After finishing the course, you'll be able to run highly successful campaigns for yourself, your clients and/or your business.

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HOW THE COURSE IS STRUCTURED

The course first gives you solid prospecting fundamentals. After that, the course walks you through the cold calling basics and scripts and then we discuss how to hire freelancers who can do outbound sales and cold calling for you, or your business.

  • Prospecting, Customer Research And Finding Decision Makers

  • Call Scripting & Calling Strategies

  • Hiring And Outsourcing Cold Callers To Grow Your SDR / Sales Team

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CLASS PROJECT

  • Identify a customer profile, based on what type of individual would purchase your product.

  • Prospect a customer that fits this profile.

  • Write a script and talking points that you will use to start the conversation, identify customer pain points and discuss your product.

  • Make a cold call, make a connection and book a demo with this customer (try and keep the conversation going for 30s to 1m minimum.

Goal: Identify an ideal customer profile, prospect this customer, prepare and call them and book a demo.

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YOUR TEACHER - SCOTT D. CLARY

As a career sales and marketing executive & leader, I've worked with a wide variety of organizations and peers, training thousands of individuals on both the hard and soft skills required to excel in their career.

On a professional level, I've worked within all size companies, and I've sold and marketed (as well as lead teams that have sold and marketed) to some of the most iconic F500 / F100 brands throughout my career.

I'm fortunate to have over 100+ of my thoughts and insights on sales, marketing, technology, business and entrepreneurship published in outlets such as Forbes, Wall Street Journal, Hackernoon, The Startup and others.

I'm the host of the Success Story Podcast (1m+ downloads), author of the ROI Overload Newsletter (with 30k subs and counting), founder of ROI Overload, a Sales & Marketing Community. (250k Followers) Newsletter, Publication & Startup Resource and a career Sales & Marketing exec.

I talk about sales, marketing, growth and startups on Twitter or LinedIn @scottdclary

Meet Your Teacher

Teacher Profile Image

Scott D Clary

Teaching sales, marketing & startups

Teacher

Long story short, I'm the host of the Success Story Podcast (1m+ downloads), author of the ROI Overload Newsletter (with 30k subs and counting), founder of ROI Overload, a Sales & Marketing Community, Newsletter, Publication & Startup Resource, as well as a career Sales & Marketing exec.

I talk about sales, marketing, growth and startups on Twitter or LinkedIn @scottdclary

 

The Long Version:

As a career sales and marketing executive & leader, I've worked with a wide variety of organizations and peers, training individuals on both the hard and soft skills required to excel in their career.

On a professional level, I've worked within all size companies, and I've sold and marketed (as well as lead teams that have sold and marketed) to some... See full profile

Related Skills

Business Sales Cold Calling

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Transcripts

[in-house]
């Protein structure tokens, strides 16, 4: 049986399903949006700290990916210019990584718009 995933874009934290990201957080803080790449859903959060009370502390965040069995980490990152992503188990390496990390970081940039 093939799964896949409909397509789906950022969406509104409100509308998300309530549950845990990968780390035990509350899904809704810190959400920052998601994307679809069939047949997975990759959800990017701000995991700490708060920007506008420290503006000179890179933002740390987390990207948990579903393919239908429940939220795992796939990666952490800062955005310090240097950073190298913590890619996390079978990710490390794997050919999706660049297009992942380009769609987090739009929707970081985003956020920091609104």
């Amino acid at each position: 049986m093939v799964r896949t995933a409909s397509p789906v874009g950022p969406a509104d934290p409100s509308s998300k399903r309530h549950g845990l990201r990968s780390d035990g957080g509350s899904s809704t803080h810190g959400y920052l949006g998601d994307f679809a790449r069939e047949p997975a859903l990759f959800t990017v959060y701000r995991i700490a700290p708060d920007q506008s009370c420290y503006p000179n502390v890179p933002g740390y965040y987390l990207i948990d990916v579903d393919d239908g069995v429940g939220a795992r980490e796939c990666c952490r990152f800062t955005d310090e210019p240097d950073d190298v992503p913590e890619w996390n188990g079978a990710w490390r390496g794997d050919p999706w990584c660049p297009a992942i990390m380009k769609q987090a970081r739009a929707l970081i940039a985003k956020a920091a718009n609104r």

1. Introduction: Hey everyone. Scott declared here, welcome to my course on cold calling. I'm a career long sales and marketing executive. Over my career, I have sold and marketed to some of the most iconic brands I've built in scale to sales and marketing teams. Both myself and my trainers had delivered training classes on sales, marketing tools, technology, and insight to thousands of individuals today, the key skills that you're going to learn focus on cold calling. This course is broken down into three modules. In the first module, we're going to unpack how to prospect, how to find decision-makers, how to identify potential customers. And these are going to be the customers you're going to actually call and reach 02. In the second module, we're going to actually speak about the scripts. Well, you should say on the phone, how to get past the gatekeeper, how to get a second call, how to get a demo, the step-by-step things that will get you the deal. And in the third module, we'll speak about some cold calling outsourcing options. If you are an entrepreneur and you want to scale your effort. If you want to hire some more SDRs and you want to sort of multiply cold calling efforts quickly, efficiently and at a low cost. This class is created for individuals who are having trouble cold calling. They're having trouble finding lead, getting on the phone, picking up the phone and dial. And regardless of whether or not you use this course to outsource talent, who can do this job for you. You still have to know the fundamentals and that's what we're going to teach you. This course could be good for SDRs, sales development reps, inside sales reps, entrepreneurs, anybody who asked to find a prospect, pick up the phone, get them on the phone, and close a deal. The true value you're gonna get it at this course is that I'm teaching you how to actually prospect, call the script that you can use, as well as outsourcing options to help you scale your efforts quickly. And by the end of this class, your project, the task that you should take on will be to prospect, pick up the phone called, Call, Connect, get pass a gatekeeper, get past any sort of inhibition you have regarding cold calling, get a decision-maker on the phone and book a demo. And of course is going to be a little bit hard for you to show your work, but I'm trusting you to use the tools that I'm teaching over in this course to make your first successful dial. I hope you enjoy the course. Let's jump right in. 2. Prospecting, Customer Research And Finding Decision Makers: All right, so the main thing we're looking for with cold calling is to have a decision-maker on the phone, but specifically to know their name. The name is huge. The name in the first place is going to help you get past the gatekeeper. Okay, it has a huge effect psychologically when you could actually say the person's name instead of just asking, Hey, can I have whoever's in charge of sales decisions or marketing decisions, right? And it also helps you build a little bit of rapport during the initial interaction. Once you finally get the person on the phone, if you already know their name. Now for a lot of the smaller businesses, little mom and pop locations, you're going to be able to find their names relatively easily because they're right on their website, right? Eden, go to the About page on their website and that'll be a picture or a name. And it's much easier with smaller companies in many cases. Once you get a little bit bigger, once you're dealing with, say, the more elusive companies, you're going to have to get into some databases or into some social networks. So your first go-to thing is probably linked to, and everybody knows how to search on LinkedIn. You can literally look for company names and look who's associated with them, do some advanced searches. However, if you want to go a step further, you can actually rely on software and services whose whole job is justified. You the names and sometimes even the specific unique contact information for the individuals in a company. Some of these things go really deep. They have this structure, the different levels of hierarchy within the company. They've got names, they've got pictures, they've got cell phone numbers and e-mails and all that good stuff. And one that we can have a look at first here is sales Genie. Now sales Genie has a huge database, as you can see, 25 million plus businesses. And the thing about sales Jeannie, and software like that is going to be that they constantly verify and update their information. Okay. Because a lot of databases back in the old days, you know, your positions change, right? So you'd make a call and say, Hey, as Bob there and somebody would say, Well, he hasn't worked here in two years, right? And so you want to use a good service that actually stays up to date and they're constantly making calls even to make sure that they know who's in what positions and that their names and their data are updated. And just to give you a little insight, peak, you can have a look inside of sales Jeannie here. This is a local business in Topeka. And we can literally get the executives name and their title, right, a phone number to reach them at. And then you've got a whole bunch of other contacts inside. So you've got a whole bunch of firstName so you can throw out during the cold calling process, you know, whether you're just doing your reconnaissance or whether you're trying to get through the gatekeeper, you know, Josh, Ben, Ryan, Ashley over in sales right, bends the site manager and the head of marketing. It's pretty useful stuff to have on hand. And again, that you want to work with a software that gives you the most up-to-date information. And a lot of these beyond just contact info will give you a lot of other good stuff to know. As well. As you can see here, you've even got the total number of employees and Local annual sales or location annual sales for this business. And that's pretty useful as well when you're combing through and seeing how likely is a place to purchase what you have if sales aren't big enough for, you know, maybe the employee or organization size is not what you're looking for then you know, just to avoid them altogether. But this is really the golden information here. Okay, names, titles, contact information, as well as first names of other high-ranking people in the company that's going to help you a whole lot during the cold calling process. Some other ones that we can look at include seamless dot AI, same basic idea, maybe a bigger database. And you can also import these directly into your CRM at the click of a button right here, you've got emails. Specifically in some cases look like personal emails that they might have depending on what companies are looking for, phone numbers and all that good stuff for the different executives and decision-makers in companies. And it's, it's pretty useful if you're using a CRM like Salesforce or whatever it is that you're using. If it integrates with this, you can import them directly into your CRM without having to just browse through their website here. And you or your cold colors can get to work on that information that you are compiling and importing. A, another somewhat newer concept now is inbound. A lead generation based on people who come to your website, even if they don't fill out a form or contact you or anything like that, they can figure out that with a tool like lead feeder here, they can figure out who visited your site, what company they work for, what they did on your site. So that, that's a pretty advanced analytical and tracking stuff. And it's pretty neat because you can figure out whose proactively interested in what you have to offer, then you can call them up and say, hey, I know you guys visited or someone from your organization visited our website recently. We were just wondering if you were interested in what we have to offer, et cetera, et cetera. And it automatically, you've already got a warm at of reference, something that you can refer to that as happened that led you to call them, you know, at any instance, at any point of reference that you can utilize to make a call a little bit warmer when you make it. It's beneficial. And this is an absolutely spectacular one if you've got companies visiting your site. Now, one other thing that a lot people don't really think of is sort of rolling up your sleeves and doing some of the, you know, intelligence gathering yourself. And you can actually just call reception, you just call the company and you'll get the gatekeeper. But in this case, you don't have to worry about them doing any gatekeeping jobs because you're literally just asking some questions. Hey, so and so here I'm curious who's in charge of sales over there? Who's in charge of accounting? A little. I talked to about human resources stuff. And you can get names. And if you're not having luck at reception, then you can ask to be just call the company and ask, hey, can you can you pass me over to sales? I need to talk to sales real quick, right? You to talk to accounting, you know, receptionist and even well-trained gatekeepers are usually trying to keep you away from the head honchos. They're not necessarily trying to keep you away from other departments, you know, on a, on a horizontal basis inside of their organization. That's not what they're trained to do. And so if you say, hey, I need to talk to somebody in sales or an accounting, they'll, they'll patch over. You know, it's just a game of hot potato. And suddenly you're talking to Dwight in sales, right? And you can do your intelligence gathering there. Hey, Dwight, I've got to talk about XYZ. Can you tell me who's in charge of making marketing decisions, are buying decisions and who was the main decision-maker? Okay, what's, what's his name? What's his title? Right? And you can do the same thing and other departments like accounting, nobody's going to defend the accounting. Nobody's going to say no, I can't pass you off to accounting or I can't give you accountings number because it's not something that people are hard wired to think is a salesy think they're not worried about you calling accounting to make sales. So you can get through to accounting. And when you're in accounting, guess what? The people in accounting are not trained to be gatekeepers. They're not trained to be tight lift. So if you're talking to accounting, you can ask them and they perhaps more than anyone in the company will know who decision-makers are when it comes to financial decisions. And you can ask, Hey, who's in charge of your HR decisions? Who's in charge of things like leadership training? Who's, who's the head honchos, who would approve something like that? What's their name but what's their title or do you have a phone number for them? Oh, can you transfer me to them? Now, it might be a little bit less likely that they'll transfer you on the spot. But it's worth asking because guess what? They're going to be more likely to than a gatekeeper in many cases. Because again, if you're working in accounting, if you're an accountant, you haven't been trained to screen calls. So it's a way to get through and we'll talk about that, we'll reiterate that in the next lesson. But for now I'm talking purely using this as an intelligence gathering tool to figure out the names of the people in the organization. Okay? Just sort of go around the carousel for lack of a better term and get as much information as you can from each person there to build that database of intelligence that you have, the names of the people and the positions that they're in. And that'll come in handy when it comes time to actually make the cold calls. Now, once you make the cold calls, would you know who you're trying to get a hold of, what their name is, where you're talking to. What do you actually say to them, especially in those first opening seconds. And that's what we're going to talk about in the next module. 3. Call Scripting & Calling Strategies: Before we even get to what you're gonna say to the decision-maker once you get them on the phone, we had to figure out what you're going to say to the gatekeeper. And there's several ways and several different philosophies when it comes to dealing with gatekeepers. Some people say engage them in conversations, flatter them, be really kind to them and all that sort of stuff. And you should certainly be kind to anybody who you speak to. But time and time again, we found that the more short and brief your lines are to the gatekeeper, the more effective you'll be specifically if you use wording that keeps you in control and that closes off and decreases the chances of them asking reactionary questions. And kind of puts the pressure on and makes it feel like they have an obligation to get you to the decision-maker. You're going to have much more success in those cases. And that's why this script as simple, as quick and maybe even Kurt, possibly borderline rude as it might seem. This is actually the best script we can recommend for getting through the gatekeeper. Literally say the name of the person that you're trying to reach. Just their name. And then the words, please. And thanks. Bob lands, please. Thanks. Now they're gonna say, May I ask who's calling? And you're going to say it's Michael Scotch. Thanks. Just say your name. That's it. Then they're going to ask what's this in regard to or are they expecting you something along those lines? Your answer just let him know. It's regarding Michael Scotch. Thanks. Sounds weird, sounds awkward, but it's been proven to work. And that person is very likely to forward you on to the person who you're asking for. Now. If you can't get through the gatekeeper for some reason, you can always go around them. Now we talked about this method earlier for intelligence gathering, meaning asking people about who's the head of this department or that department, What's their name, et cetera, et cetera. This actually works very well for getting around the gatekeeper and getting to the decision-makers as well. Now, the thing about people in the accounting and the sales departments, for example, as well as other departments. But those are the two big ones. Is that they're not trained to be gatekeepers or to screen calls. So if you talk to them in a business-like manner as though you're on a mission and you're just doing a routine call and you gotta talk to so and so and you know their firstName, Hey, I'm trying to get a hold of Bob. Is Bob in Haiti? Know the number for Bob's office? Hey, can you put me through to Bob Lance? There's a much higher percentage chance that they're going to put you through to Bob lands or give you is direct number or something along those lines because they're not trained to screen calls, they could care less. And just like with receptionists in many cases, people who are in accounting and sales, they don't want to be bothered by you. So you become a hot potato and they just want to pass you on to the person you want to speak to so they don't have to deal with you. Okay. So that's another option. It's it's an alternative option to get through the gatekeeper is to literally just go around them to get to who you're talking to. Now, once you do finally get the decision-maker on the phone. There's a couple of approaches, okay? The traditional approach is fine. If you have it really streamlined, really clean cut, and really optimized. And that's basically this. You're gonna say hi Bob, use the firstName, Hi Bob, Michael Scott here. Don't ask how they're doing. Don't ask is this a good time, although there is a separate tactic that you can use that hinges on the frieze. Is this a good time? But we're not using that right now because we don't want to introduce the opportunity for a no answer. We don't want to start, knows that's a behavioral pattern that begins once someone gives you one node, there can be a lot of no's after that. We don't want that. We want to maintain an optimize this conversation for positive answers. Okay, hi Bob, Michael Scotch here I'm calling because I noticed your company is expanding quite a bit this year or whatever the plausible relatable reason is. Okay. It needs to be something believable. Okay, yay. Probably heard that we're expanding or, you know, XYZ. So there's a reason you're calling and then you're giving them a proposition. My company provides printing services at super discounted rates that can help you save a ton of money on your marketing campaigns. Okay? Whatever your value proposition is laid out, clearly haven't rehearsed. Okay, Make sure it's it's it's a one or two lines sentence that works really well. And then Is that something you'd be interested in discussing at some point in the future? Now the importance of that question is that it's an easy, yes, it's impossible. Well, it's not impossible, but it's very unlikely that they're going to say no. You gave them a very valuable proposition. And just because of the friendly way that you ask, they're going to feel bad about saying no, there's a very high chance that they're going to say yes. Who would say no to that? It's such an open-ended thing. You're not saying, Hey, can I have a meeting with you tomorrow at eight? You know, it's a very open-ended question. And you're probably going to get a yes. Now, once they give you a yes or a shore, then you say, what will work better for you, Wednesday or Thursday or whatever day of the week you want to use. But the point here is you want to give them two choices to pick from. You don't want to say, Can I call you on such and such day? You don't wanna do that. You don't want to say, does next week work for you? You don't want to say that because guess what? They don't want to deal with you. They don't like you. They don't wanna do business with you. Some of them might, you know, if you did a really good job with your, your reason that your value proposition. But most of them, even if they really need what you're offering. And even if later on they would agree that it was a good thing that they did business with you. Initially, the psychological situation that they're in is that they want you off the phone. So if you give them an opportunity to say no, if you ask a question that is either a yes or a no, there's a very good chance that they're going to say no. Okay. Especially if it's specific, you know, up here with the would you like to discuss that at some point in the future? That's so vague and nebulous and open-ended that it's hard to say no to that. But when you say Can I call you tomorrow or next week, the answer is yes or no and you're risking a no and it's just not a good idea. It's much better to give them. A choice between two options, Wednesday or Thursday. Now, they might not pick one of those two options more often than not, they, they will. But at least you're not giving them an opportunity for a direct no. Right. Once you do have them agreeing to a specific day that might work, then the next question, same principle applies. Don't say Can I call you at seven, say, does something in the AM work for you or with something in the afternoon knew better or if you want to get specific, that's fine. But make sure it's specific with more than one option. I could call you around nine or what's something closer to this? A two or three in the afternoon. Be better. Okay. Give options so that they can choose from and it's harder for them to say. Now this works. If you do this traditional approach, we're going to talk about it more unorthodox one later. But if you do this in a stream line, the buttoned up very well executed fashion like this. You're going to have people committing to appointments, okay? Which is the whole point of the cold call. You know, you're not trying to close a sale here, you're trying to close a future discussion. You're trying to close on a sales call in the future. Okay? Now, there's another alternative to one of these sentences. Okay? And that is the value proposition combined with the, would you like to discuss in the future? And that is the hypothetical question approach. You know, you want this to act as a hook. You want to get this out in the first 10 to 15 seconds of having them on the phone. And you want it to be something that it's impossible for them not to be interested in. Okay. So you take your value proposition and you stated as a question, a hypothetical question. So in this case, if I could get you super discounted printing services and save you 30 to 40% on your marketing campaigns. Is that a discussion you'd be interested in having at some point in the future, right? So we're using the open-ended easy yes. Question at the end. But it's based on an if, a hypothetical if in which you actually make a big bold claim, something that really hooks them. You phrase your value proposition in that manner. You can get some success that way as well. Now here's a few tips that you can apply to those calls are the first one is to preface your appointment request with I know you're busy. Okay. That's that's a very powerful thing you can do to disarm them, to make people put their guard down. This egg acknowledged that they don't want to be on a cold call right now. I've got things going on. I don't wanna commit to things. I've got a million things on my desk here, right? That's what's going on in their mind. So if you preface your request for a meeting, for a, for a talk and discussion in the future with Hey, I know you're busy. I want to get off the phone as quickly as possible. You don't want to let you get back to what you're doing. Can we discuss this at some point in the future? Well, all you're doing is adding ammo there to say yes to the possibility of a yes All you're doing it because at that point, the way you phrased it, the way you framed it, not only is it an open-ended question, would you like to discuss this in the future sometimes, some time, but it's also introducing the motive of getting you off of the phone, of getting them off of this this cold call with you so they can get back to what they're doing. So suddenly their escape from being on a cold call and unwelcome cold call is to say yes to the discussion question. So you've got to pay attention to the psychology here. So instead of just is that's something you're interested in discussing in the future. Hey, I know you're really busy. Is this something that you want to discuss it maybe sometime in the future, in the coming weeks. All right. And that really works. Don't use the word appointment. Okay. We call appointment setting. That's the actual practice that we're doing, right? But you don't want to actually use the word appointment because there's too much negative stigma and connotation, subconscious psychological negative stigma with that word. It sounds like more of a commitment. That actually is people think of other things like dental appointments and so on and so forth. The word appointment throughout the entire history of a human being's life rarely means something good or enjoyable or fun. So let's not use that in the sales that conversation when we're trying to get them to a commit. Okay, discussion would be a phrase to use. You can use phrases like, I'd like to pencil in some time on your calendar. You know, I'd like to lock in a day next week or something along those lines. Try not to use the word appointment about these appointments and then agree. Don't argue if they hit you with objections like I don't have time or we're already happy with what we've gone. Make sure that your response is phrased in a way in which you agree with them. You know, what you acknowledge what they're saying. So now we're really busy. We don't really have time. Oh, I totally understand. Yeah, of course. You're really busy. You know, can we do this next week? You know, how, how about the end of next week? Can I get ten minutes with you then? You know, we already have a provider who does XYZ service for us right now and we're happy with them. Oh, that's a great many. That's fantastic. I'm glad you're happy with them. They sound like a great company. But let me ask you this. If I could save you 30% on XYZ service or if I could get you 20% better results in that company, is at a discussion that would be worth having for about ten minutes. You know, I'm not saying that that's going to be a winning line. But it's important that however you respond to objections, you want to try to do it in a way that sounds like you are agreeing at the beginning of your response. Don't get into an argument. Don't say yes, but okay. Don't say, well, that company probably socks, I can do better, you know, don't get cocky. Agree with everything that they're saying, and then turn it into a reattach. Now, there's something else we can discuss here before we get to the unorthodox approach. And that is a last ditch attempt. If you can't quite get a meeting with someone, whether it be a phone meeting or an in-person meeting. There's a tactic that you can utilize in which you're making a very low commitment, very benign request of being able to drop off some information. And the way that this is phrased, the concept of Hey, can I just drop off some information similar to hey, can I just send you an e-mail? It's actually effective because the person sees that as their escape from the conversation. Oh, of course, yeah. Send me some information. I'll have a look when I get some time. That's great. Now, 90% of the time they may never look at the information, right? But in their mind, they see that as an escape, as a way to get out of this conversation and out of the commitment of setting an appointment. All without having to be rude or hurt your feelings. So it's a win-win. They love it, right? But on your end, you're not really interested in the packet of information. What you're interested in is manufacturing a situation where you do get an impromptu meeting with them. So as soon as they say yes to that question, Hey, would it be all right if I drop off a packet of information, you can just have a look at some time at your leisure as soon as they say Yes, you take that yes, you grab it and you leverage it. They say, Yeah, sure, they'd be fine. You say, okay, and who can I drop that off with? If you've got a reception area outside your office. And they'll say yes. And you say, Great. And just on the off chance you happen to be around to pay close and engineer. Great. And just on the off chance you happen to be around when I drop it off, would it be all right if I call on you from the reception desk just to see if you've got a couple minutes, if not no big deal. Right. But just on the off chance here around, it'll be okay if I if I put my head in and say hi. And this phrase just so we can put a face to a name, that kind of thing. But that's, that's very effective as well. And it's just all sounds so innocent. It all sounds so benign and non-threatening that they're going to say yes now they might say yes reluctantly, but they don't really have a choice at that point because they've already said yes to you coming by the drop off, the packet of information. Right? So it might be a reluctant yes, it might be a conditional yes. Well, yeah. Maybe if I'm probably not gonna be available and that's fine. Just take that and take that for what it's worth. And then you close off with okay. And what time of day would you most likely be around? If I wanted to just say hi when I drop that off, I know there's no guarantees you might not be available, but just out of curiosity, what time a day would you be most likely to be around? And they're not going to say To heck with you and hang up at this point. At this point you've got them into a pattern of yeses. They're going to probably 10 now they might lie, but they're going to give you a time of day that they're more likely to be around. And you take that and you run with it and you drop off your packet of information, you say hi to the receptionist. Hey, by the way, is here round, you'll poke your head around a little bit. You know, Bob said it was all right. If I say hi to him when I drop this off, is he around, you know, that kinda thing. You leverage that. And it's a great last ditch way to get an appointment, even if they're not willing to pencil one in on their calendar. Okay. Now next, let's talk about the unorthodox approach that I mentioned earlier. Now this one, it's iffy. It's pretty ballsy. And there's not a whole lot of data out there worldwide on how well it works. It was actually created by a guy, or at least it's, it's, it's championed and spread by a guy in the UK named Benjamin to HENI. And he tells everybody about this method. And it makes sense why this would work, because of how novel and unprecedented it is. So instead of saying the traditional lines, you just come right up front. Total transparency and acknowledge that you're doing something that they don't want you to do. Something that's slightly annoying with a little bit of humor. You know, sort of a nudge kind of thing. Hi Bob. I want to be upfront with you as soon as you get on the phone with him. Hey Bob, I want to be up front with you. This is actually a sales call. Do you want to hang up on me now? We're going to have 30 seconds to make a quick pitch and then we can hang up if you're not interested. Most people have never heard that line before. And they will sometimes even tell you, wow, I've never heard that one before. You know, you'll, you'll get people chuckling and, you know, sort of given you a pat on the back for saying something that actually got them to stay on the phone for 30 seconds longer than they otherwise would have for other cold colors. Okay, now there's no guarantee this will work in your market. It's always good to split, test these different approaches. But this one's, this one's pretty neat just because the novelty, It's a pattern interrupt. It's not what they're used to hearing from a cold color. And many times just because of the novelty or maybe sometimes because they feel a little bit sorry for you. They'll say Sure, you can have 30 seconds. Sometimes they'll say something like, Well, I'll give you 15 or something like that. But that's your chance to make your pitch and hopefully your pitch, your value proposition, all that good stuff is as well rehearsed and you make it within about 30 seconds. And the key is, when you get to the end, hopefully you had a good hook and yeah, you've you've what you've said has made them want to stay on the phone longer. But the key is, once you get to thirty-seconds, You acknowledge that your time's up, okay? And you ask for more. You say, hey, you know, even if they're talking, if they're answering a question, like if your hook or your opening includes a question and they're answering it, you don't interrupt in a rude way, but at the first available moment, step in and say, Hey, you know, I I just want to be honest. I wanna keep myself honest here. I asked for thirty-seconds and the time is up. Can I have another minute? You know, we we did just hit the 30 second mark. I appreciate you giving me that much time. Can I can have another minute and you just go from there. Okay, So this is an interesting new development in the world of sales. And it's, I would say use it with caution. But don't be afraid to split test new concepts like this when you're doing cold calls. Okay? Now, all the stuff we talked about, it's probably scary to a lot of people. For some of you might find it exciting and your IDO excited to get out there and, and give it a try. But the question comes down to, do you wanna do it yourself? Is this something that you actually want to do on the phone yourself? Or would you rather have a sales team or someone else do it for you? And we're going to talk about that option in the next module. 4. Hiring And Outsourcing Cold Callers To Grow Your SDR / Sales Team: But what if you don't want to do your cold calls and your appointment setting by yourself if it's too intimidating or you don't have time, or you plan all along doubt sources kind of thing to a sales team or to freelancers. There's a few different options for that. The first one is, as I said, freelancers, this is where you don't necessarily hire someone permanently onto your team. And you're not necessarily outsourcing it to a company or a service. You're just finding an individual who's good at a skill and you're paying them on a project basis or sometimes on an ongoing monthly basis, but they're not really part of your company, they're not an employee or anything like that. Upwork is a tremendously useful way to find people like that. You can do word searches. We could use the word cold calling or appointments center here. Or you can come over here to all categories and just browse and try to find something in the phone sales space, such as lead generation freelancers. You might find some people there or telemarketing and tau, telesales. That's probably what we're going to look at here. And as you can see it, you get a whole lot of people who have skills in cold calling and telemarketing, outbound sales, cold calling. So whole lot of potential here. Let's try actually looking for appointments setting. All right, so here's our results for people who generate appointments for you on Upwork, cold call expert France, C and B to be lead generation here. Experienced teller marketer, quick and attentive, and it's customer service. Customer service. Well, you'll notice about Upwork is that it's kind of like LinkedIn. A lot of people end up with skills in their skills database, their list of skills that I don't really their primary thing. And so you've got to be careful with that when you're searching through, you really want to look for what's their main thing that they do. So Rebecca M. Has two main things, customer service and appointment setting. So she might be worth another look. And you browse through their profile. It's helpful if they have some past work experience here. And we don't see that. Let's see if we can find some inner full profile. Nope, no work experience published. So let's go back here. Let's see if we can find someone with a little bit more of a background to look at. So Francine says, she's a cold calling expert and she's got 100% job success here, but she doesn't have a whole lot earned, which means that could literally be one out of one job was successful, right? We've got Daniel B2B lead generation here, pretty expensive, but he's earned a whole lot and he's got a 99% success rate, might be worth looking little bit closer at him. Work history, whole bunch of five-star reviews there. And it looks like we've got B2B outreach as something that he's done email outreach, email copywriting. So that's not what we're looking for. B2b Lead Generation, very important, many aspects to it. What we really want, someone who actually is skilled on the phone. So let's try a Alisha here, experienced tele marketer, Alicia have a 96 percent job success rate with a whole lot of jobs under her belt or at least a whole lot of revenue. And we can look at that here. And she's just got. A whole lot of successful jobs and a whole lot of positive feedback. She's got one three-star review a couple years ago. So since everything since then has been good to, she might be someone who's worth reaching out to and trying to bring on board as a freelance. A cold color. And looks like cold calling is definitely something that she does quite a bit of calling prospects, sales and marketing, scheduling demos for looks like an E com company. B2b appointments center, five-stars. So this is all good. This is someone who you might want to contact and invite them to apply for one of your jobs on Upwork. Okay. What we don't want to go with is someone who has a whole lot of negative history. Okay? This is just an issue of if if there's a whole lot of things, It's kind of if there's smoke, there's fire kind of thing, right? One three-star review like we saw in the previous person a couple of years ago, was probably not a big deal. But if you look here and they're seeing a freelancer responses with excuses and explanations and so on, which for all we know, might be valid. But, you know, you're not running a charity, you're running a business and you can't take those kinds of chance. Oh, I'll leave that up to you. If you want to take a chance with with someone with that kind of history, the next option is going to be Fiverr. And yes, you can actually recruit or pay for cold calling services on Fiverr. Now, Fiverr has kind of a stigma associated with it. They be becoming slowly becoming a more premium platform these days. Of course, they started off where everything just costed a fiber. So services were relatively cheap and you get what you pay for, whatever it might be worth. Looking through these to see some of the rock stars, because there are rock stars on Fiverr who were really good at what they do. And they'll probably be a little bit more expensive. But I mean, you look at this guy, 4.7 stars of a 149 reviews, 4.9 here. I'll cold call your list. You've got guy over here. Well, a 100 percent five-star reviews for cold calling or using custom sales scripts, et cetera, to generate appointments. 273 reviews, all of them positive. Very similar over here with Maxine Coleman. So I mean, there's, there's no shortage here of people who say that they can do a good job of cold calling and appointments sending. And many of them have the reviews and testimonials to back that up. And because it's cheap, it's less risky to maybe give them a try and then see if they can sit through maybe the training in the previous module, right? And cold call some of those prospects for you, so you don't have to. Another option is to bring on a permanent team member. And one of the great places to look for if you're on a budget, let's say you're an internet startup and you don't have a whole lot of money to bring on US employees or additional US employees for sales. A great place to look is online jobs dot pH. Okay. And the reason I say online JAVS up ph is because there's a very little known fact about the Philippines and that is that they speak excellent English. They all speak tremendous English. Now, when I say, Oh, I shouldn't say everyone has no accent, okay? There's obviously some accents. But less so than any other country in the world. As far as we've seen, people in the Philippines, English is one of their primary languages, officially a primary language that they learned. And many of them might have sort of what your average American over the phone would think is a Hispanic or even a Southern California kinda Twain when they talk. You can get a whole lot of people who have barely any accent at all. And their grammar is absolutely spectacular. And many of them are in fact good at cold calling. So you could do a search here, cold calling. And you'll find a whole bunch of people who have that skill. Teller marketer here. Cold color, they're cold calling here. So cold calling is probably not the main thing that people find on online jobs that pH, most people are looking for content creators, general virtual assistance. But if you dig, you will find people who have telemarketing and cold calling experience. And in the case of hiring somebody from the Philippines, you would want to make sure that an audio interview, of course, or an audio recording sample, et cetera, it is part of your interview process. But because cold calling is not one of their primary things, well, you'd want to do on online jobs to P dot ph is actually post a job, okay? And then the people who have those skills that you're looking for it will search for those skills and they'll come to your job post and apply for the job. And it's a great place if you want to bring on a permanent cold color on your team who you don't have to pay that much money too. Because the buying power of the US dollar goes very far in the Philippines, especially depending on what region of the Philippines you're talking about. Yeah. So you could be paying somebody, you know, four or 500 bucks a month to do cold calling for you in the Philippines. And they're getting paid better than the engineer and the college professor. The road from that. So it's a win-win situation, provides some upward mobility for the folks in the Philippines and helps you save some money as well. Whether it be hiring them as your only salesperson, you're only cold color or using them to supplement your existing team. It's a tremendous thing to take advantage of. Then we have the actual services, okay? So instead of hiring a freelancer for projects or instead of bringing on a virtual remote worker as a permanent team member, say from the Philippines, like in the last example. There's actual services. The handle this for you. So jump crew is one that exists and you just basically pass it on to them. You pass on the target audience, you pass on the sales scripts and stuff like that. And they take care of your appointment setting. They also do actual selling as well as another service. But what we're talking about this appointment setting and this is a great way to sort of take that off of your shoulders and just hand it to somebody else as quickly as possible. Another option here is overpass. Overpass will basically let you tap into an existing pool of people who literally are just cold colors. That's literally what they do. The entire site is optimized and based around being able to see their skills and performance as cold colors. And like it says, it's, it's basically a pool of qualified appointment centers in the Cloud that you can tap into. So that's another one to look into. And there's any cube is another example. There's tons of these out there. By the way, these are just three examples. In e2 is a point of sending services, specifically in the B2B space where they handle all of it for you. They're going to take care of turning your prospects and your leads into appointments for you. And you have to do is give them the goods, given the scripts, given the value proposition, all like good stuff. And you're basically taken all the stuff we've talked about in the previous two lessons and you're taking it off of your shoulder, you're taking off of your shoulders and handing it to another company that might save you some money, you know, depending on what you pay your sales team or where you would have paid a sales team, had a minimum, saves you some time and some some heartache, especially if cold calling is something that is intimidating to your stressful for you. So these are all very legitimate options for outsourcing the task of cold calling for your business.